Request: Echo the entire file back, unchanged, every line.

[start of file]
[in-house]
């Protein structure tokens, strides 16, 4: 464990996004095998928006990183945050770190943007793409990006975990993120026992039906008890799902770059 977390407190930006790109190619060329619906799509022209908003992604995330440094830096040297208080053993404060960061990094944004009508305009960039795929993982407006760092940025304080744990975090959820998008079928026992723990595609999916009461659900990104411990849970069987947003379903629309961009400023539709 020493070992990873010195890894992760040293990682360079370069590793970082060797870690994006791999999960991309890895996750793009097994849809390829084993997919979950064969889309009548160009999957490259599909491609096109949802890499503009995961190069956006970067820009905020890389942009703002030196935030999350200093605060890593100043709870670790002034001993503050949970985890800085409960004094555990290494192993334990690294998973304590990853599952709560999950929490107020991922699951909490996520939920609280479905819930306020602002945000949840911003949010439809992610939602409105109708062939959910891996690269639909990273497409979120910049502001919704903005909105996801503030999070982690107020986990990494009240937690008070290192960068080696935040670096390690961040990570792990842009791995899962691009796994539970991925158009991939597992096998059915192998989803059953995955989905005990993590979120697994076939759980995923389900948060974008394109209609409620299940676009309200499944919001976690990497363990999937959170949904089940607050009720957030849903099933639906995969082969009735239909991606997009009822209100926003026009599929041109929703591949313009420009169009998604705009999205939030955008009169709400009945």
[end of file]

[in-house]
């Protein structure tokens, strides 16, 4: 464990996004095998928006990183945050770190943007793409990006975990993120026992039906008890799902770059 977390407190930006790109190619060329619906799509022209908003992604995330440094830096040297208080053993404060960061990094944004009508305009960039795929993982407006760092940025304080744990975090959820998008079928026992723990595609999916009461659900990104411990849970069987947003379903629309961009400023539709 020493070992990873010195890894992760040293990682360079370069590793970082060797870690994006791999999960991309890895996750793009097994849809390829084993997919979950064969889309009548160009999957490259599909491609096109949802890499503009995961190069956006970067820009905020890389942009703002030196935030999350200093605060890593100043709870670790002034001993503050949970985890800085409960004094555990290494192993334990690294998973304590990853599952709560999950929490107020991922699951909490996520939920609280479905819930306020602002945000949840911003949010439809992610939602409105109708062939959910891996690269639909990273497409979120910049502001919704903005909105996801503030999070982690107020986990990494009240937690008070290192960068080696935040670096390690961040990570792990842009791995899962691009796994539970991925158009991939597992096998059915192998989803059953995955989905005990993590979120697994076939759980995923389900948060974008394109209609409620299940676009309200499944919001976690990497363990999937959170949904089940607050009720957030849903099933639906995969082969009735239909991606997009009822209100926003026009599929041109929703591949313009420009169009998604705009999205939030955008009169709400009945």